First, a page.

World-Wide Web
       
          <World-Wide Web, networking, hypertext> (WWW, W3, The Web) An
          Internet client-server hypertext distributed information
          retrieval system which originated from the CERN High-Energy
          Physics laboratories in Geneva, Switzerland.
       
          An extensive user community has developed on the Web since its
          public introduction in 1991.  In the early 1990s, the
          developers at CERN spread word of the Web's capabilities to
          scientific audiences worldwide.  By September 1993, the share
          of Web traffic traversing the NSFNET Internet backbone
          reached 75 gigabytes per month or one percent.  By July 1994
          it was one terabyte per month.
       
          On the WWW everything (documents, menus, indices) is
          represented to the user as a hypertext object in HTML
          format.  Hypertext links refer to other documents by their
          URLs.  These can refer to local or remote resources
          accessible via FTP, Gopher, Telnet or news, as well as
          those available via the http protocol used to transfer
          hypertext documents.
       
          The client program (known as a browser), e.g. NCSA
          Mosaic, Netscape Navigator, runs on the user's computer
          and provides two basic navigation operations: to follow a
          link or to send a query to a server.  A variety of client
          and server software is freely available.
       
          Most clients and servers also support "forms" which allow the
          user to enter arbitrary text as well as selecting options from
          customisable menus and on/off switches.
       
          Following the widespread availability of web browsers and
          servers, many companies from about 1995 realised they could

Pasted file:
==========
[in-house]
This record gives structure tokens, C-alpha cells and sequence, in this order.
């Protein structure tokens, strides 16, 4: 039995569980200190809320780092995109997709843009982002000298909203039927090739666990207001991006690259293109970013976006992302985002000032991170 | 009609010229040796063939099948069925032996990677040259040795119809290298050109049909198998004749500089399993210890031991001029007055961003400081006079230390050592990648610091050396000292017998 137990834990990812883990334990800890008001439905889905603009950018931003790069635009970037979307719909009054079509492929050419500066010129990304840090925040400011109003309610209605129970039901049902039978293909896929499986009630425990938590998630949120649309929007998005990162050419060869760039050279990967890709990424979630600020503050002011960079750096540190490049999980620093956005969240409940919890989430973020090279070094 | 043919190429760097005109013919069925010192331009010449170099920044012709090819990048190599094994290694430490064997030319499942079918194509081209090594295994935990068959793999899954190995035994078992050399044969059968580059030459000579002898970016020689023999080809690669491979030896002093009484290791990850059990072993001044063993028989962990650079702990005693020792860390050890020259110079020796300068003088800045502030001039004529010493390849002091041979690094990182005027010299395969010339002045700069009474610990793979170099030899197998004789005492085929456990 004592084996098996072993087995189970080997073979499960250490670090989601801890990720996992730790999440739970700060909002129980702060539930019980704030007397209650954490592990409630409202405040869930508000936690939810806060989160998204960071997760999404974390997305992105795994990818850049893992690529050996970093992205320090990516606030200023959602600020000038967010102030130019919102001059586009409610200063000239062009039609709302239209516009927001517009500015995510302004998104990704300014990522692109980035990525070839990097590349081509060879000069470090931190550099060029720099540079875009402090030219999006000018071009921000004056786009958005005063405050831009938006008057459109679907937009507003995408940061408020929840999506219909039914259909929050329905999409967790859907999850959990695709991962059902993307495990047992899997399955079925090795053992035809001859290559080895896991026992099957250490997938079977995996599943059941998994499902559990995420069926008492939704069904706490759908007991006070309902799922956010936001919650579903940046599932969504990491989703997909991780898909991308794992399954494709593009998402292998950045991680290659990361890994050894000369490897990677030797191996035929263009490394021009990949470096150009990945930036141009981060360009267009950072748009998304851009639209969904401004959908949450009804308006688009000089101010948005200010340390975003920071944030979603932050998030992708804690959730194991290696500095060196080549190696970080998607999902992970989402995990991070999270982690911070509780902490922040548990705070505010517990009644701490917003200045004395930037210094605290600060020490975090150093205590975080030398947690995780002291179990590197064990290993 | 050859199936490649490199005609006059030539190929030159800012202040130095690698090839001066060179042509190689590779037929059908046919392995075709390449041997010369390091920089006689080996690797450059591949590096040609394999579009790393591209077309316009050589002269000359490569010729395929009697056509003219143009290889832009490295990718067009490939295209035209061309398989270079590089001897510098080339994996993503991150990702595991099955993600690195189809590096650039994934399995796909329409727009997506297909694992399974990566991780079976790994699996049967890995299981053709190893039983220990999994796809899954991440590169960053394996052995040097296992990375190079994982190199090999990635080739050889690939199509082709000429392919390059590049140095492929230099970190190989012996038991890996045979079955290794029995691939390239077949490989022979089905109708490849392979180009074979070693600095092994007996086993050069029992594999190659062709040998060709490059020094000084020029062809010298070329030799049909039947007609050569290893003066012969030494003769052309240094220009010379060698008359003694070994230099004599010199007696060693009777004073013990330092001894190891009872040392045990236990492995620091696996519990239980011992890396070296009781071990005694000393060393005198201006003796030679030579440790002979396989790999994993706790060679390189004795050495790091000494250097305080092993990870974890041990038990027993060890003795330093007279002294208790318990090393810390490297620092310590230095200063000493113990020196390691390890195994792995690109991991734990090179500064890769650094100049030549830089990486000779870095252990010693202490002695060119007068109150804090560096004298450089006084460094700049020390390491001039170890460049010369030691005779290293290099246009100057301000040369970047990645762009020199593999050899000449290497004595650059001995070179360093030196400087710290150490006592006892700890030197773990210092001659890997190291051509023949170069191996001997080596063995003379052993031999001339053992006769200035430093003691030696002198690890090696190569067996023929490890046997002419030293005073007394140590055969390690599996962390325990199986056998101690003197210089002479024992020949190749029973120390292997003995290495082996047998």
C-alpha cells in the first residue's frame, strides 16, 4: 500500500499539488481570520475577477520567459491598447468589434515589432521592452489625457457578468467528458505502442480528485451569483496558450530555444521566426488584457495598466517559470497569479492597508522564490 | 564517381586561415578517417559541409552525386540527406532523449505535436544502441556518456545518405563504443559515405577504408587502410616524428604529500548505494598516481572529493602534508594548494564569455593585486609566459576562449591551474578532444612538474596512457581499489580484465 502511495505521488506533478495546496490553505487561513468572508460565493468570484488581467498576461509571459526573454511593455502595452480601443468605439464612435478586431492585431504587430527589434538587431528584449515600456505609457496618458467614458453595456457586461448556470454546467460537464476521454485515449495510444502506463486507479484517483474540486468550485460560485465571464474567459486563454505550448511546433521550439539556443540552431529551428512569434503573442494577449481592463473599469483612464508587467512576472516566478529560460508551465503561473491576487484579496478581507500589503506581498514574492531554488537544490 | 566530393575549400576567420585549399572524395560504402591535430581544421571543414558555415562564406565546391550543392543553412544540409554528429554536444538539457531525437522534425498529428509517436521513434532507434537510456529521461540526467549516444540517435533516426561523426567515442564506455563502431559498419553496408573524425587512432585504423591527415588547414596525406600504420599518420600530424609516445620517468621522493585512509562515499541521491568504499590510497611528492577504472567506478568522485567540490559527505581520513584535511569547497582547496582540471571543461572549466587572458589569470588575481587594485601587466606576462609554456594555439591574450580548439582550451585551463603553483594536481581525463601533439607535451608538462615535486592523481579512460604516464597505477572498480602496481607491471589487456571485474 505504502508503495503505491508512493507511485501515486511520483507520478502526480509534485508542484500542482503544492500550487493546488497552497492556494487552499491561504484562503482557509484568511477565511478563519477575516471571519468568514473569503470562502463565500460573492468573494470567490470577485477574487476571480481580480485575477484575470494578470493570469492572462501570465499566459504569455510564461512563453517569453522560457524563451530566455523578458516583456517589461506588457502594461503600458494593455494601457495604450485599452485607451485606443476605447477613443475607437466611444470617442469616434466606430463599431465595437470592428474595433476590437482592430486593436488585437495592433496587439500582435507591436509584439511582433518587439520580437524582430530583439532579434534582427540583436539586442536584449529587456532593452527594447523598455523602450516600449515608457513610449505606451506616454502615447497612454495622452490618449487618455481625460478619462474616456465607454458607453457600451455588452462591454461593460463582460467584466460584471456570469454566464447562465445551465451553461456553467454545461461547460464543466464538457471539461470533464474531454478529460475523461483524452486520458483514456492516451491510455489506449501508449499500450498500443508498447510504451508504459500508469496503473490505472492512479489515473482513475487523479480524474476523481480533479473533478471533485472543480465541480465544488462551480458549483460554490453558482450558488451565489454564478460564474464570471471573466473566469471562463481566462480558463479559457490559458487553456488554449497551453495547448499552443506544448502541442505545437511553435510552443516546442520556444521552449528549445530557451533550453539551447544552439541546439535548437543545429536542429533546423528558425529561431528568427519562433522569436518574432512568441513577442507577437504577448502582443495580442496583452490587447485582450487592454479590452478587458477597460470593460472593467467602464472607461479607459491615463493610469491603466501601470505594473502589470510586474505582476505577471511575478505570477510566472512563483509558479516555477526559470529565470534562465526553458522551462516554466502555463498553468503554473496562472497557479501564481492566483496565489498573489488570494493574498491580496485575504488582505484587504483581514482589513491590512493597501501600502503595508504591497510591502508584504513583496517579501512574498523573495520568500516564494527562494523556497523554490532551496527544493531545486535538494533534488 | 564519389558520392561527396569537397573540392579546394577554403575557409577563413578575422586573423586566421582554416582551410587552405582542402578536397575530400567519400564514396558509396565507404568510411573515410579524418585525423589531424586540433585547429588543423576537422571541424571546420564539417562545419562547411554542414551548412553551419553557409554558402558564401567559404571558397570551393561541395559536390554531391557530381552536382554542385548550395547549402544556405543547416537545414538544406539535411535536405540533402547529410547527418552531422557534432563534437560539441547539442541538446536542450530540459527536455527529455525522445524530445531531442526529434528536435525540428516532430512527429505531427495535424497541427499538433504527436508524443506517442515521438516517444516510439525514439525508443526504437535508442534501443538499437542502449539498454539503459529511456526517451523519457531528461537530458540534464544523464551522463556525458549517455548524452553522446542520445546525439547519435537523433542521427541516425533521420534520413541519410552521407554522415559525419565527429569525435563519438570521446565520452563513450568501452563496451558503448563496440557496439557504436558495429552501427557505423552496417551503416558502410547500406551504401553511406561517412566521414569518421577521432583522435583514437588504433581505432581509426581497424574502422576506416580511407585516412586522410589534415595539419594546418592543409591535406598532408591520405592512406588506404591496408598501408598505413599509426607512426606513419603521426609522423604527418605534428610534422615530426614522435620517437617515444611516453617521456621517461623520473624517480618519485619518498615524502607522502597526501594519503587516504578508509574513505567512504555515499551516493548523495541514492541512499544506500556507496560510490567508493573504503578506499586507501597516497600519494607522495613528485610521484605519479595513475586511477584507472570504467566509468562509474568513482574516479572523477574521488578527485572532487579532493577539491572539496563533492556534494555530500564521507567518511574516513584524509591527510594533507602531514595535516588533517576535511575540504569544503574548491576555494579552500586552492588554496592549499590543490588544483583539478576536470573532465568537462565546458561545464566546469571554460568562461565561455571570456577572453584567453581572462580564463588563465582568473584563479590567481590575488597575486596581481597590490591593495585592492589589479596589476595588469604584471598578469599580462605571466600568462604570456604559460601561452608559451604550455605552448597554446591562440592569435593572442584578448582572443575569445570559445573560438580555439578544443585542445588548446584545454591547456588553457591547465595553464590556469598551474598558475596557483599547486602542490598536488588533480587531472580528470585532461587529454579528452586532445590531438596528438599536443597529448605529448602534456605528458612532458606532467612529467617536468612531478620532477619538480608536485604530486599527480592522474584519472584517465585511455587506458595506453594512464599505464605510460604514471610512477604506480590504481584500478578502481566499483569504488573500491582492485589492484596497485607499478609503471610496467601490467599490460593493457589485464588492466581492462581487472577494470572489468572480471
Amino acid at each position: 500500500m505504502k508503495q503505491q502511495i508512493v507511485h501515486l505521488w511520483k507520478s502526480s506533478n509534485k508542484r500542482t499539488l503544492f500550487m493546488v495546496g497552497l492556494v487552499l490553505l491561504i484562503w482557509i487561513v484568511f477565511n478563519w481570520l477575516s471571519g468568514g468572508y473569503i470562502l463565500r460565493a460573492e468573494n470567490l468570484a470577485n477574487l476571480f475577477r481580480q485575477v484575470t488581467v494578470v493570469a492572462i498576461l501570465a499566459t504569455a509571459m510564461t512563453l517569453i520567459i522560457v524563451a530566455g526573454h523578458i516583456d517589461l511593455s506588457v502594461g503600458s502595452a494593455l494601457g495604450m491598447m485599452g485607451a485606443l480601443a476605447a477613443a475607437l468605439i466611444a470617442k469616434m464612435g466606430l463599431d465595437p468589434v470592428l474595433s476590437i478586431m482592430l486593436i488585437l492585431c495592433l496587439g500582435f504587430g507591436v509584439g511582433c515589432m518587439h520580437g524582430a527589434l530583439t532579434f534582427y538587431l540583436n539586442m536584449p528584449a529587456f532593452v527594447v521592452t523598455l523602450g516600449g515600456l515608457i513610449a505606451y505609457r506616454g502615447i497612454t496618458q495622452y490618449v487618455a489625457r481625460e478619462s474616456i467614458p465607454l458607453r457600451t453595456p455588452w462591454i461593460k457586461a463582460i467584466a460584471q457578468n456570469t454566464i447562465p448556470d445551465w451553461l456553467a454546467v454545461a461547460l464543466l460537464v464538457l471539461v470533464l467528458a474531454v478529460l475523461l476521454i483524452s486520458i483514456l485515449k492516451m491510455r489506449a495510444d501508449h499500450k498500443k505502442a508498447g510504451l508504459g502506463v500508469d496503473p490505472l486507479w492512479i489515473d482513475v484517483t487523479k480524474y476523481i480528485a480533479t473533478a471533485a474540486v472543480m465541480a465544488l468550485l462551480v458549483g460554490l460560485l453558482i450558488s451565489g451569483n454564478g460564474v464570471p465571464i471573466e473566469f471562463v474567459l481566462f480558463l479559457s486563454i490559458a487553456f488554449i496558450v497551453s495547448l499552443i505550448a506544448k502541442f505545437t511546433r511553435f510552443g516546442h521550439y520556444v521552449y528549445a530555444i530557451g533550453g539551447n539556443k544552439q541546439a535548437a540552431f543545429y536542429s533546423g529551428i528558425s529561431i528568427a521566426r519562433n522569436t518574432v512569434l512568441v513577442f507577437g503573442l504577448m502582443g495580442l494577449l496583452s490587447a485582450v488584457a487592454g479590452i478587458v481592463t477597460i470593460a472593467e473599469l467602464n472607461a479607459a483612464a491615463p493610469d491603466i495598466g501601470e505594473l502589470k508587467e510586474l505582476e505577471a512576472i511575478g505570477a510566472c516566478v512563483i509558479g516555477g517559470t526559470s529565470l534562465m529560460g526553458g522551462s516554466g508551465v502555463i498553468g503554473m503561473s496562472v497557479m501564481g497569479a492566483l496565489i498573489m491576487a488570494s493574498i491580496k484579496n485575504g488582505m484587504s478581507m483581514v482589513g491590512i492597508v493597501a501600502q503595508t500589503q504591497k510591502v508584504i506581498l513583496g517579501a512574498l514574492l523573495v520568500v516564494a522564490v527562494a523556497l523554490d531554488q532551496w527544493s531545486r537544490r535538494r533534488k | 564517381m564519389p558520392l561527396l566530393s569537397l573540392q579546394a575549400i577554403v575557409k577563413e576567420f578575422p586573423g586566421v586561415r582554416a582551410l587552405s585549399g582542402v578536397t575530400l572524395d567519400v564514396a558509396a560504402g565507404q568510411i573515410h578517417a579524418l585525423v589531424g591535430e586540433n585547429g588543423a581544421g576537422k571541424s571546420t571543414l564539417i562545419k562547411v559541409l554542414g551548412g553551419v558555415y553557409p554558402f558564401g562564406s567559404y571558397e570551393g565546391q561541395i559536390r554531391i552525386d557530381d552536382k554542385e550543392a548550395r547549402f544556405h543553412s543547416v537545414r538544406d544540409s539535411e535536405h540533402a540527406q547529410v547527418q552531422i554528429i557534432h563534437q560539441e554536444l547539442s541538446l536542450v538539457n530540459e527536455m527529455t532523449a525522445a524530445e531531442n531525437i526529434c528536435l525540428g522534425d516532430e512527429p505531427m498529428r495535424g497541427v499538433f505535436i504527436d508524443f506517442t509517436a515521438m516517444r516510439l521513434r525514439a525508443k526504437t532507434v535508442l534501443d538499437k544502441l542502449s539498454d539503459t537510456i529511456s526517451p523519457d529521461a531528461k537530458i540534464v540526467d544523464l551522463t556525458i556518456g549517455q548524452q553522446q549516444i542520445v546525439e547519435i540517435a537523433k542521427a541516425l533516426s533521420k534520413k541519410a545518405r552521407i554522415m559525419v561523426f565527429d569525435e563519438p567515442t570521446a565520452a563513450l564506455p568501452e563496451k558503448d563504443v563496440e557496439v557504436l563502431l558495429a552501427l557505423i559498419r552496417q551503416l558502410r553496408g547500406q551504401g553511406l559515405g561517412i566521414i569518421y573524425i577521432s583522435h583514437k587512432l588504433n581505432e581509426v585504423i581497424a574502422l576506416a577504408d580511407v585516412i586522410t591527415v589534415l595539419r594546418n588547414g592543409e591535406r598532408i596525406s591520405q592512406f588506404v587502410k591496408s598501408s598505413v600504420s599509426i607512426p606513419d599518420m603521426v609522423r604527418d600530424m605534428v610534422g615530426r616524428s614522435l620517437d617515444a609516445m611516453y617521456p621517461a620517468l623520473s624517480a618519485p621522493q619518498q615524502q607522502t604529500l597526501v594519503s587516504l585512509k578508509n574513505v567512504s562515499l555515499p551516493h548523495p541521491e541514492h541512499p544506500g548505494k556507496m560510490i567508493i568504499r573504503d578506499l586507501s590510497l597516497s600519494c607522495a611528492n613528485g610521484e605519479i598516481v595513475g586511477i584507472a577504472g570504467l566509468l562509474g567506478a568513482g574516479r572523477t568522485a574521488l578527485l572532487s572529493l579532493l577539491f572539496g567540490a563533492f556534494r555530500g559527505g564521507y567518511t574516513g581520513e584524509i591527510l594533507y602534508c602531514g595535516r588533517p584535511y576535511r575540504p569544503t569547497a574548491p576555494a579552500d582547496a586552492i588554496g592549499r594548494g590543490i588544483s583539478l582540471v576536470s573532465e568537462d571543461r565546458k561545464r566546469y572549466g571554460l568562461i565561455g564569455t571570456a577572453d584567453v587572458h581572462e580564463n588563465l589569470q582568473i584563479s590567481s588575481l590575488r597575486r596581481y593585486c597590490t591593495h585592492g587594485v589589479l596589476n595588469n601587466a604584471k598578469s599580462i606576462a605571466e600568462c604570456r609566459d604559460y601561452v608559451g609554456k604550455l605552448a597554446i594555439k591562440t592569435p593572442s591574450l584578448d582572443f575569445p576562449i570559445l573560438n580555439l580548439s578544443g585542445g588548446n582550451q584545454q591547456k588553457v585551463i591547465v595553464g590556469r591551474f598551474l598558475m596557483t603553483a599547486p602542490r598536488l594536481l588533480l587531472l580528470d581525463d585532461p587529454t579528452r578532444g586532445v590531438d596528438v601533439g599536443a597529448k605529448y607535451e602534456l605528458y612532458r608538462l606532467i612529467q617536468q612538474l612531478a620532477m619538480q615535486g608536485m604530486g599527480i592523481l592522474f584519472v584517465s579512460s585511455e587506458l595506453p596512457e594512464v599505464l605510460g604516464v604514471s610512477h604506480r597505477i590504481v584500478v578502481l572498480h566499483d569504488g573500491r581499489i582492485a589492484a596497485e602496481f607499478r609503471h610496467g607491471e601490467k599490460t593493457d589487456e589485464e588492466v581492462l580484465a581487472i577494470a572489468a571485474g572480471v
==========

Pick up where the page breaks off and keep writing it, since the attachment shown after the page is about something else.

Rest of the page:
use the same software and protocols on their own private
          internal {TCP/IP} networks giving rise to the term
          "{intranet}".
       
          If you don't have a WWW browser, but you are on the
          Internet, you can access the Web using the command:
       
          	telnet www.w3.org
       
          (Internet address 128.141.201.74) but it's much better if you
          install a browser on your own computer.
       
          The World Wide Web Consortium is the main standards body for
          the web.
       
          {An article by John December
          (http://sunsite.unc.edu/cmc/mag/1994/oct/webip.html)}.
       
          {A good place to start exploring
         
       (http://www.ncsa.uiuc.edu/SDG/Software/Mosaic/StartingPoints/NetworkStartingPoints.html)}.
       
          {WWW servers, clients and tools
          (http://www.w3.org/hypertext/WWW/Status.html)}.
       
          Mailing list: <www-talk@www.w3.org>.
       
          Usenet newsgroups: {news:comp.infosystems.www.misc},
          {news:comp.infosystems.www.providers},
          {news:comp.infosystems.www.users},
          {news:comp.infosystems.announce}.
       
          The best way to access this dictionary is via the Web since
          you will get the latest version and be able to follow
          cross-references easily.  If you are reading a plain text
          version of this dictionary then you will see lots of curly
          brackets and strings like
       
          	{(http://hostname/here/there/page.html)}.
       
          These are transformed into hypertext links when you access it
          via the Web.
       
          See also Java, webhead.
       
          (1996-10-28)
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